Nad Sylvan
The Regal Bastard
Digital album, Ltd. CD Digipak, Gatefold black 2LP+CD
In 2015, Nad Sylan impressed everyone with his fine conceptual solo album 'Courting The Widow'. A vampiric tale wrapped in a 17th century atmosphere, this definitively marked out the talented Swede as a surging star in the progressive rock world.
Now, Sylvan is back with 'The Bride Said No', an album that continues the fascinating plot, albeit with a far more extravagant musical palette.

“I didn't originally have the idea of going on with this story on the new album. But what happened was that I revisited a song called 'The Bride Said No', which I began to write in 1989. I kept a few of the early ideas I had for the verses and also that title, but the rest of the song is brand new. However, the title itself got me thinking that it made sense if this were used in relation to the vampirate character from 'Courting The Widow'. And the whole thing developed from there.”

On the creative side, what the new album does is to expand Sylvan's horizons, as he explains.
“Musically, the previous record was very much located in the 1970s, and you can still hear a little of that here. But this one is a lot more modern sounding and diverse. In fact, I would say it's closer to musical theatre than anything else.”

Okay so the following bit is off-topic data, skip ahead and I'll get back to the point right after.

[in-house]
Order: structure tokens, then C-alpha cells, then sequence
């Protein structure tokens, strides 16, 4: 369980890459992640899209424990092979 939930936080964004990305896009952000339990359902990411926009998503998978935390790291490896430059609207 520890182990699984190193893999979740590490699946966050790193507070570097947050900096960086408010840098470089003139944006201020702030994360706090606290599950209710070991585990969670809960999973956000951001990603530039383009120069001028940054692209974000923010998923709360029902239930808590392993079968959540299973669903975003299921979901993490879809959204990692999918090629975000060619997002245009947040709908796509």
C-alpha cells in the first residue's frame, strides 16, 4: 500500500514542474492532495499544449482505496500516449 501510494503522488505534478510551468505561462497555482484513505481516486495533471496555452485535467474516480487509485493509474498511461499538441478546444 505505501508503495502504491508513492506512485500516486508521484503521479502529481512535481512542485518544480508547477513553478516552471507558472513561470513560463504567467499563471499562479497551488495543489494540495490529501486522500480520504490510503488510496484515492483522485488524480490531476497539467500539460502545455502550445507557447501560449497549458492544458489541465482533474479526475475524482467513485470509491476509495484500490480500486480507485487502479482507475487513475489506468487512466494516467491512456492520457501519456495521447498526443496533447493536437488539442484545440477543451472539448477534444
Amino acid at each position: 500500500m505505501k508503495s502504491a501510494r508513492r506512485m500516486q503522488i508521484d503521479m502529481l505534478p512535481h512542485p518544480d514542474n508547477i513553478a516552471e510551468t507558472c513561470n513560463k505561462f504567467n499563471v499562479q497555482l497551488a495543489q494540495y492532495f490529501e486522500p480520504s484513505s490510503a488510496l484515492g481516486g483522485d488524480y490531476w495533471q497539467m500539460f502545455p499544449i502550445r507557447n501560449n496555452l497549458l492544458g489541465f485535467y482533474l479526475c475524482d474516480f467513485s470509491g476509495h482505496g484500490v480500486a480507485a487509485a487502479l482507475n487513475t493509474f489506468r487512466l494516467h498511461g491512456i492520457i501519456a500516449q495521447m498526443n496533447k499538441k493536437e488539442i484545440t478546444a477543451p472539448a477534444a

Sylvan plays the keyboards and much of the guitar on the album. He recorded in his home studio from September 2016 to January this year, having spent the previous few months collating the material. But the album does have some special guests appearing throughout. Sylvan is especially proud of collaborating with female vocalists Jade Ell, Tania Doko and Sheona Urquhart. You can hear how this works on both the title track and also 'What Have You Done'.

“Tania had a very big international hit with 'Buses & Trains' (this was a single put out by Bachelor Girl in 1998; Doko was half of that Aussie duo). She moved to Sweden to get married and that's how I got to know her. For me, she was the obvious choice to sing with me on 'The Bride Said No' itself.
“Jade is someone I worked with in the 1990s. She's Swedish, is based in Stockholm and has a superb voice. Not only can you also hear Jade on this song, but I duet with her on 'What Have You Done'.”

A third female is also on the album, namely Sheona Urquhart – like Tania, also from Australia, who does backing vocals across the record, and also plays the saxophone on a track titled 'A French Kiss In An Italian Café'. She has an operatic quality to her voice, a young very versatile musician with a fantastic personality to match!
“This is a very melancholic, sweet and mysterious tune. And I suppose in some ways, that is the best summary of the atmosphere throughout the album.”
The aforementioned 'What Have You Done' features two guitarists performing magnificent solos in tandem, namely Steve Hackett and Guthrie Govan. But, admits Sylvan, this was definitely the result of serendipity.